6. The Osages. This tribe is indigenous, and formerly owned a large part of the territory which is now assigned to others. Their habits and condition have been, however, but little benefited by the use which they have made of their annuities. Great exertions have been made by the local agents to induce them to give up their erratic mode of life, and become agriculturists. To this end stock and agricultural implements have been furnished them, and other facilities given, but without any general effects. Among these may be named the building of mills, and the erection of well built cabins for their chiefs. There is no tribe to which the term predatory may be so appropriately applied as to the Osages. They have, from an early day, been plunderers on that frontier, among red and white men. Possessing a large territory, formerly well supplied with the deer, elk and buffalo, powerful in numbers, cou. rageous in spirit, and enjoying one of the finest climates, these early predatory habits have been transmitted to the present day. They are loth to relinquish this wild license of the prairies—the so-called freedom of the roving Indian. But it is a species of freedom which the settlement of Missouri and Arkansas, and the in-gathering of the semicivilized tribes from the south and the north, has greatly restricted. Game has become comparatively scarce. The day of the hunter is well nigh past in those longitudes. When to this is added the example of the expatriated Indians, in tillage and grazing, their field labors in fencing and erecting houses, their improved modes of dress, their schools, and their advanced state of government and laws, the hope may be indulged that the Osages will also be stimulated to enter for the prize of civilisation.
Such are the six principal tribes who form the nucleus, or, to use a military phrase, the right wing of the expatriated aboriginal population, as the bands are arranged in their order from south to north, in the trans-Ozark or Indian territory. It would afford us pleasure to devote some separate considerations to each of the remaining nineteen tribes and half tribes, or remnants and pioneers of tribes, who make up this imposing and interesting colony, where, for the first time since the settlement of the Continent, the Indian race is presented in an independent, compact, and prosperous condition. But it would manifestly extend this article beyond its just limits, and we must therefore generalize our remaining notices.
We still, however, adhere to a geographical method. The Senecas from Sandusky, and the mixed Senecas and Shawnees, are situated northeast of the Cherokees, and between the latter and the western
boundary of Missouri. They possess a hundred thousand acres of choice
The Sanduskies number 251 souls; the mixed band, 222. They are represented as farmers and stock-raisers, frugal, industrious, and less addicted to intemperance than their neighbors. They cultivated, in 1839, from two hundred and fifty to three hundred acres of corn. They have a blacksmith's shop, under treaty stipulations, and possess good stocks of horses, cattle, and hogs. The Quapawsadjoin the Senecas and Shawnees on the north, and, as the latter, have their hands fronting on the Neosho. This band formerly owned and ceded the south banks of the Arkansas from its mouth as high as the Canadian fork. They are indolent, much addicted to the use of ardent spirits, and depressed in numbers. They have a tract of 96,000 acres. They cultivate, generally, about one hundred acres of corn, in a slovenly manner. Part of their numbers are seated on the waters of Red River, and the Indian predilection for rowing is nourished by the frequent habit of passing to and fro. This erratic habit is an unerring test of the hunter state.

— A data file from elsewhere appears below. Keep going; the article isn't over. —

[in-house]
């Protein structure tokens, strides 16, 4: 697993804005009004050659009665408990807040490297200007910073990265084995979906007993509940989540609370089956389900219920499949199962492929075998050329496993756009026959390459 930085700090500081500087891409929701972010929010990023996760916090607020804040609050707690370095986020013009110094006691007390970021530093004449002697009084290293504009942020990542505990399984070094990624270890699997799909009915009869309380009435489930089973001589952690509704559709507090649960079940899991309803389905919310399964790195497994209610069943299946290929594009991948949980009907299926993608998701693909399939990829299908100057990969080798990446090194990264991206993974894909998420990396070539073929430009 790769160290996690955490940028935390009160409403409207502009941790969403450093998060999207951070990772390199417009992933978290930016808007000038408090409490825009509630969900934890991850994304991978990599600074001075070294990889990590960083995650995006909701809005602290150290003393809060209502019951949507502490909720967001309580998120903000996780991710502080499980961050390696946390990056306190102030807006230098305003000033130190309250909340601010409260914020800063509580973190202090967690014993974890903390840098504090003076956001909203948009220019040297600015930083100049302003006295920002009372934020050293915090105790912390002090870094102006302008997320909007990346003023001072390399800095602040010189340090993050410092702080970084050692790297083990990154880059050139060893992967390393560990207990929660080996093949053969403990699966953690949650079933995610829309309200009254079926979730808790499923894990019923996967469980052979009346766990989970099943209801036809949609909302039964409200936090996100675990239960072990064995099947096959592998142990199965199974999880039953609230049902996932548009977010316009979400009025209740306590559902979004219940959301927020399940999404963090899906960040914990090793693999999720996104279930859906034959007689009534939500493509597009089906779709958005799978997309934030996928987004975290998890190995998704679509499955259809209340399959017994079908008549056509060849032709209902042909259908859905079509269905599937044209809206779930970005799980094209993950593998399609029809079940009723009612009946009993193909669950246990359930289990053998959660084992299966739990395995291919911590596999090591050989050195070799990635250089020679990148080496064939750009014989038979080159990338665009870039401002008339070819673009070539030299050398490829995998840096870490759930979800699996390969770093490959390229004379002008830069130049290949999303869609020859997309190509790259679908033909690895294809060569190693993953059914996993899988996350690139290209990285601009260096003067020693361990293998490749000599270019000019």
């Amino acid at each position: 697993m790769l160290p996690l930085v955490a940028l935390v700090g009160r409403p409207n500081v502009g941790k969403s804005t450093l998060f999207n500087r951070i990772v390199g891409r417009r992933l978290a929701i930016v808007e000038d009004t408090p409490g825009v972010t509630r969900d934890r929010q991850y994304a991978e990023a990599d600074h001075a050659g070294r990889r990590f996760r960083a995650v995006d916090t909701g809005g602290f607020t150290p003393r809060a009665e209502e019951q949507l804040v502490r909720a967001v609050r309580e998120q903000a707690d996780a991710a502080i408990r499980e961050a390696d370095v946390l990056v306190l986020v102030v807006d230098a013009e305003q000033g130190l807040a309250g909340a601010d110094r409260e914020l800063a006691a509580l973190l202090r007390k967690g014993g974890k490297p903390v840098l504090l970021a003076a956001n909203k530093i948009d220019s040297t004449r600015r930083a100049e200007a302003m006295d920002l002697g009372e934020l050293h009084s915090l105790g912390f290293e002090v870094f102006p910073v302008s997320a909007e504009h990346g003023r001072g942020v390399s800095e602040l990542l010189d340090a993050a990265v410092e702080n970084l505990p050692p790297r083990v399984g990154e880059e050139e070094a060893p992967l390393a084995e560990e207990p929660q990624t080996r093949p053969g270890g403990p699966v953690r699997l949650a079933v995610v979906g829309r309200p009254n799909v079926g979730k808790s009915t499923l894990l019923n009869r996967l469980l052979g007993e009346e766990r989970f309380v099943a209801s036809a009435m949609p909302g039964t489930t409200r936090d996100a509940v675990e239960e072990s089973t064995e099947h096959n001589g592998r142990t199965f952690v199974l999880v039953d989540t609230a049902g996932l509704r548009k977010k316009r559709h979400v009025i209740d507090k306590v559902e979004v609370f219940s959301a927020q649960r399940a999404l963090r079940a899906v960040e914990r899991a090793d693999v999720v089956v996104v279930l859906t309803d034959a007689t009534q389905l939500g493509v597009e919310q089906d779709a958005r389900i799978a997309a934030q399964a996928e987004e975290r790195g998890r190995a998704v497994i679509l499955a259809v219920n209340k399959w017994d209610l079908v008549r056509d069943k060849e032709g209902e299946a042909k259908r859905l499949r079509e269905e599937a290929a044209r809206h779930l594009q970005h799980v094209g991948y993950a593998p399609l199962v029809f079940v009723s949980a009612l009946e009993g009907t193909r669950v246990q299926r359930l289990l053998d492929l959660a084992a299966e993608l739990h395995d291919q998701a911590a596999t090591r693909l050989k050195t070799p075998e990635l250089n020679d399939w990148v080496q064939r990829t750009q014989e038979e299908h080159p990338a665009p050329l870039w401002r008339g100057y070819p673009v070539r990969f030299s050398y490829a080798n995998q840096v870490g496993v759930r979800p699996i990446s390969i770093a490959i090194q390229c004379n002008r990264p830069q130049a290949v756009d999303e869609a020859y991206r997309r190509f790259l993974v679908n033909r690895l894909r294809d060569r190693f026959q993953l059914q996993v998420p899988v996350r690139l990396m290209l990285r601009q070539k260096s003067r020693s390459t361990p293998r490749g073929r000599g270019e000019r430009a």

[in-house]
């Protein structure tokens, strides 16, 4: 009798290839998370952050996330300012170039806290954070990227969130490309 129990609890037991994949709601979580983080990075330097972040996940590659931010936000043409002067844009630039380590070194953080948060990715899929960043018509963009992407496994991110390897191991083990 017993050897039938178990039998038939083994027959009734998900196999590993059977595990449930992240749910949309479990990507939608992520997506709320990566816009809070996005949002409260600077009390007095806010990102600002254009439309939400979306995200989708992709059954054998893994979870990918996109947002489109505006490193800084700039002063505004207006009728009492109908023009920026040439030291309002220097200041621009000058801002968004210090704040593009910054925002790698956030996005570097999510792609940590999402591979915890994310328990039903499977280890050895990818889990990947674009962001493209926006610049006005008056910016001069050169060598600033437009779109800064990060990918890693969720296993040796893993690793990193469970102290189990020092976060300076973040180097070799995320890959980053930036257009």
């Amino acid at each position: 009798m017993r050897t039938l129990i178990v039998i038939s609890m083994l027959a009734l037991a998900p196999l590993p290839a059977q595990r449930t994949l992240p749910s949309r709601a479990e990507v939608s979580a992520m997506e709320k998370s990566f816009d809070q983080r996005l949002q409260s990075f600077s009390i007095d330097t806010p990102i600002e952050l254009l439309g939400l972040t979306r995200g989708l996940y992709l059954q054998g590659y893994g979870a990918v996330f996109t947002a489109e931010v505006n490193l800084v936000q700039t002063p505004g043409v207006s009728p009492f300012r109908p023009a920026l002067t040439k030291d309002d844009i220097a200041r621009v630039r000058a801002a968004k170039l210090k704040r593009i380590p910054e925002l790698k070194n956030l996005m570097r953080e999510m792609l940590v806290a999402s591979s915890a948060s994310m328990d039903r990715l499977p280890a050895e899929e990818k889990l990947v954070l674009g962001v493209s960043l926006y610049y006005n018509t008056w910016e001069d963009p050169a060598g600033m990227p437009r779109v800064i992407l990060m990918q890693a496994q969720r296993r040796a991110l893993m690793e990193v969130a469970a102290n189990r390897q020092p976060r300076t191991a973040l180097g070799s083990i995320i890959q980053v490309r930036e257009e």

The Piankashaws and Weas are of the Miami stock, and came from the waters of the Wabash. They are located on 255 sections, immediately west of the western boundary of Missouri, and about 40 miles south of the Konza. Their population is 384, of which 222 are Weas. Immediately west of them are the Peorias and Kaskaskias of the Illinois family. "They number 132, and possess 150 sections, which gives an average of more than a square mile to each soul. Still west of these, are the Ottowas of Ohio, about 200 in number, and above them, a small band of 61 of the Chippewas of Swan Creek and Black River in Michigan.' These locations are all on the sources of the Osage River. The lands are fine, partly woods and partly prairie, and are easily cultivated. These six fragmentary bands are not dissimilar in their habits of living and the state of their advance in agriculture. They subsist themselves by raising corn and cattle and hogs. They evince an advancing condition, and are surrounded by circumstances eminently favorable to it.
The Shawnees are placed at the junction of the Konza with the Missouri, extending south and west. They number a little short of 1300, and own a territory of ten thousand square miles, or 6,400,000 acres. They are cultivators and graziers in an advanced state of improvement. Hunting may be occasionally resorted to as a sport or amusement, but it has, years since, been abandoned as a source of subsistence. Indeed, the failure of the game in that region would have rendered the latter imperative, had not their improved habits of industry led to it. This tribe have essentially conquered their aversion to labor. They drive oxen and horses trained to the plough. They split rails and build fences. They erect substantial cabins and barns. They have old corn in their cribs from year to year They own good saddle-horses and saddles, and